There will be so many different funding sources: private wealth of patients; private donation drives; community donations; charitable and religious organizations will donate; ALS organizations may also assist, and yes, maybe some government assistance including Obamacare.
NSI-189 may be connected to helping diabetics with cognitive decline:
"A recent study found that short and long term high blood sugars appear to affect memory negatively. Researchers looked at fasting blood glucose and hemoglobin A1c and established that both were connected to reduced performance on memory tests. More specifically, the study found that elevated blood glucose hurt patient's learning, recall, and consolidation of memories.
In order to examine this correlation, researchers in the study took scans to assess the volume of each patient's hippocampus. They focused on that part of the brain because it's connected to long-term and short-term memory and is also particularly sensitive to high blood sugar levels. Poorer results on memory tests (and higher overall blood sugars) were associated with a smaller hippocampus, while lower blood sugars were associated with a bigger hippocampus. Study author Agnes Flöel said, "Elevated blood sugar levels may damage the outer membrane of the cells, or decrease neurotransmitter levels, which would disturb signaling within and between hippocampal cells. Information transfer between cells, which is indispensable for memory encoding, storage and retrieval, would then be compromised."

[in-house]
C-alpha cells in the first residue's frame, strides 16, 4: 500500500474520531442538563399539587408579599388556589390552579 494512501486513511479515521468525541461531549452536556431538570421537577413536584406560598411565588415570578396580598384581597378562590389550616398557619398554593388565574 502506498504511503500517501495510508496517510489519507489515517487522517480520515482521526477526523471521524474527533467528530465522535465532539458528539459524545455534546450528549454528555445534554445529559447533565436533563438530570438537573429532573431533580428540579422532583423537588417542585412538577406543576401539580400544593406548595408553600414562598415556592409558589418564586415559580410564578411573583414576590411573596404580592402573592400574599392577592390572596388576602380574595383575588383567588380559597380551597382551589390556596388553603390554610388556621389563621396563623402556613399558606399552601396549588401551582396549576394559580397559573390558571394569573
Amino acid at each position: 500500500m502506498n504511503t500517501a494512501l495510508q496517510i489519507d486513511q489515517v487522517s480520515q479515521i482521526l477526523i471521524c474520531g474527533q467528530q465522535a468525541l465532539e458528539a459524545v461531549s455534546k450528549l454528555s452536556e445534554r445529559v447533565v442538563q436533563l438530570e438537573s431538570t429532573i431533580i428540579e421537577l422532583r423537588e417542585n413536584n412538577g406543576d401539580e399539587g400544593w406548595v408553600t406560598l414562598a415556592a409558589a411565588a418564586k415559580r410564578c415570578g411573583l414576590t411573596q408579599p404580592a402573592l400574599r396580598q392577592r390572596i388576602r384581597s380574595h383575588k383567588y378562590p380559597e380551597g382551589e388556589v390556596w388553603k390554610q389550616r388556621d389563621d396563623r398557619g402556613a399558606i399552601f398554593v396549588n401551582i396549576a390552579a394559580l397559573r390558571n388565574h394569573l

Past research has tended to focus on patients with diabetes or other metabolic disorders. This particular study excluded patients with type 2 diabetes, other severe diseases, and those with psychological illness. The subjects were in generally good health yet still showed memory effects with higher blood sugars. The purpose of this was to prove that controlling high blood sugars are important for diabetics and non-diabetics alike."
Agreed I believe the standard for the Judge to apply in a Motion for summary judgment is to deny the motion if there is a genuine issue of material fact that should be decided by the trier of facts (judge if a non-jury case, or jury if a jury case). If there are no such issues, then the judge can rule of the merits of the case based upon the those facts (where no genuine issue of material facts exist) that are not at issue and the law.